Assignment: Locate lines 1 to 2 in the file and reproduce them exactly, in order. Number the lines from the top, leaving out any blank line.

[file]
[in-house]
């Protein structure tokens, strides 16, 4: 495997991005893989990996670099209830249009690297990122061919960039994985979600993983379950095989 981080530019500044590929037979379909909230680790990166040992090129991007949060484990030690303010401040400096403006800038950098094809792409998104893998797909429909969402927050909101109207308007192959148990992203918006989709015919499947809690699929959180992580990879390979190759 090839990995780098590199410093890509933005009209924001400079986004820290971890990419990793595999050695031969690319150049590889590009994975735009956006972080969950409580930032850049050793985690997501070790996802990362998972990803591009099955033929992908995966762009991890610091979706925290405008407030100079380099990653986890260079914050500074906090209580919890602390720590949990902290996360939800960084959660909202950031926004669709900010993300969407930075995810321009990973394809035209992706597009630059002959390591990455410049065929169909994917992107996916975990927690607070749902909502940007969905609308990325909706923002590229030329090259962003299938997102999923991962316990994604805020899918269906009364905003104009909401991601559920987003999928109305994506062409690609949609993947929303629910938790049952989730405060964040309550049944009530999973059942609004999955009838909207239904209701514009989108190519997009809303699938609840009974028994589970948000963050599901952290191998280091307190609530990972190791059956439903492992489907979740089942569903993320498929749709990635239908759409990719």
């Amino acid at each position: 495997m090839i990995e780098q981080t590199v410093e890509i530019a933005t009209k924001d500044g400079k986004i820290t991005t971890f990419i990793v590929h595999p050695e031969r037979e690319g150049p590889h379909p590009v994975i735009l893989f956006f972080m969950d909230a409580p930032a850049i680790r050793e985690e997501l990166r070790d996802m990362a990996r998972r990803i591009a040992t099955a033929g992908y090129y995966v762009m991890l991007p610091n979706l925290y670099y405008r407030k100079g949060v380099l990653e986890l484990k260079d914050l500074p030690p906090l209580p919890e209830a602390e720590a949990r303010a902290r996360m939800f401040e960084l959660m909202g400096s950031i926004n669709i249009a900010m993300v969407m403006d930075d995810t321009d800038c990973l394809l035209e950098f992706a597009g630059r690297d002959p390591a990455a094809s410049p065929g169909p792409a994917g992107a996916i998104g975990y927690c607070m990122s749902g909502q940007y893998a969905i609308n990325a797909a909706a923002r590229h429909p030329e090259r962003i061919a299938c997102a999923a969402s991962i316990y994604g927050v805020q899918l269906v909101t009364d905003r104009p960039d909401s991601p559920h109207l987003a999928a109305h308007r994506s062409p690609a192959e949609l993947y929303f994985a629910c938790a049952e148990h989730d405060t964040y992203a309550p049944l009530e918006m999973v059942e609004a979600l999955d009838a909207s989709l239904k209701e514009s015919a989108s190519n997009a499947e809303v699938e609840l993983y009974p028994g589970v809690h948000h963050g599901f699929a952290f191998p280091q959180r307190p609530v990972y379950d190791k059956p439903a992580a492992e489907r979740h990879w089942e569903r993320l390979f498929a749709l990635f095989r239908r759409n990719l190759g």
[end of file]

[in-house]
């Protein structure tokens, strides 16, 4: 495997991005893989990996670099209830249009690297990122061919960039994985979600993983379950095989 981080530019500044590929037979379909909230680790990166040992090129991007949060484990030690303010401040400096403006800038950098094809792409998104893998797909429909969402927050909101109207308007192959148990992203918006989709015919499947809690699929959180992580990879390979190759 090839990995780098590199410093890509933005009209924001400079986004820290971890990419990793595999050695031969690319150049590889590009994975735009956006972080969950409580930032850049050793985690997501070790996802990362998972990803591009099955033929992908995966762009991890610091979706925290405008407030100079380099990653986890260079914050500074906090209580919890602390720590949990902290996360939800960084959660909202950031926004669709900010993300969407930075995810321009990973394809035209992706597009630059002959390591990455410049065929169909994917992107996916975990927690607070749902909502940007969905609308990325909706923002590229030329090259962003299938997102999923991962316990994604805020899918269906009364905003104009909401991601559920987003999928109305994506062409690609949609993947929303629910938790049952989730405060964040309550049944009530999973059942609004999955009838909207239904209701514009989108190519997009809303699938609840009974028994589970948000963050599901952290191998280091307190609530990972190791059956439903492992489907979740089942569903993320498929749709990635239908759409990719």